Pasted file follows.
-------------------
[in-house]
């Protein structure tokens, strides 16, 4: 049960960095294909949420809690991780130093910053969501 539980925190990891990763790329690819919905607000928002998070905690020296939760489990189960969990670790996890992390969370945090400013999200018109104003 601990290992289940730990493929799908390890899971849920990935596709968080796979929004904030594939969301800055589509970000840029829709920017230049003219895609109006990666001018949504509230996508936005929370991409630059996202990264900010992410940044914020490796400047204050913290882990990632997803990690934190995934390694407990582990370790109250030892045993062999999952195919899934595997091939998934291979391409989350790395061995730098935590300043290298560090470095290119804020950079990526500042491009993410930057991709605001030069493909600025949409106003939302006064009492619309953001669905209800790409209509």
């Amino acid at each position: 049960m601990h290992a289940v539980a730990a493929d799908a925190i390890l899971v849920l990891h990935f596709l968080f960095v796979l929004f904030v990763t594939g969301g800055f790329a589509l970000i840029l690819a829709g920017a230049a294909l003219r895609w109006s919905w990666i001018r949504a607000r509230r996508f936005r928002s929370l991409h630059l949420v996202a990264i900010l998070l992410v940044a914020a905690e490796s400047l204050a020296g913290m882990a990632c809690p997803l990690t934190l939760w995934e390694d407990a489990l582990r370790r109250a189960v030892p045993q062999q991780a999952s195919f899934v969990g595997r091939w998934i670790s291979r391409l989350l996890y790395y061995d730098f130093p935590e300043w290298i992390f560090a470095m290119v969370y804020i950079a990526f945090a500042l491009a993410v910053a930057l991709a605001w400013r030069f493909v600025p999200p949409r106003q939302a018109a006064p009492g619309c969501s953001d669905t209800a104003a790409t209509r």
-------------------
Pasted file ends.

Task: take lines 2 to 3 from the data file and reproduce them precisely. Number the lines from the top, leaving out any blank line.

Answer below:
């Protein structure tokens, strides 16, 4: 049960960095294909949420809690991780130093910053969501 539980925190990891990763790329690819919905607000928002998070905690020296939760489990189960969990670790996890992390969370945090400013999200018109104003 601990290992289940730990493929799908390890899971849920990935596709968080796979929004904030594939969301800055589509970000840029829709920017230049003219895609109006990666001018949504509230996508936005929370991409630059996202990264900010992410940044914020490796400047204050913290882990990632997803990690934190995934390694407990582990370790109250030892045993062999999952195919899934595997091939998934291979391409989350790395061995730098935590300043290298560090470095290119804020950079990526500042491009993410930057991709605001030069493909600025949409106003939302006064009492619309953001669905209800790409209509």
């Amino acid at each position: 049960m601990h290992a289940v539980a730990a493929d799908a925190i390890l899971v849920l990891h990935f596709l968080f960095v796979l929004f904030v990763t594939g969301g800055f790329a589509l970000i840029l690819a829709g920017a230049a294909l003219r895609w109006s919905w990666i001018r949504a607000r509230r996508f936005r928002s929370l991409h630059l949420v996202a990264i900010l998070l992410v940044a914020a905690e490796s400047l204050a020296g913290m882990a990632c809690p997803l990690t934190l939760w995934e390694d407990a489990l582990r370790r109250a189960v030892p045993q062999q991780a999952s195919f899934v969990g595997r091939w998934i670790s291979r391409l989350l996890y790395y061995d730098f130093p935590e300043w290298i992390f560090a470095m290119v969370y804020i950079a990526f945090a500042l491009a993410v910053a930057l991709a605001w400013r030069f493909v600025p999200p949409r106003q939302a018109a006064p009492g619309c969501s953001d669905t209800a104003a790409t209509r």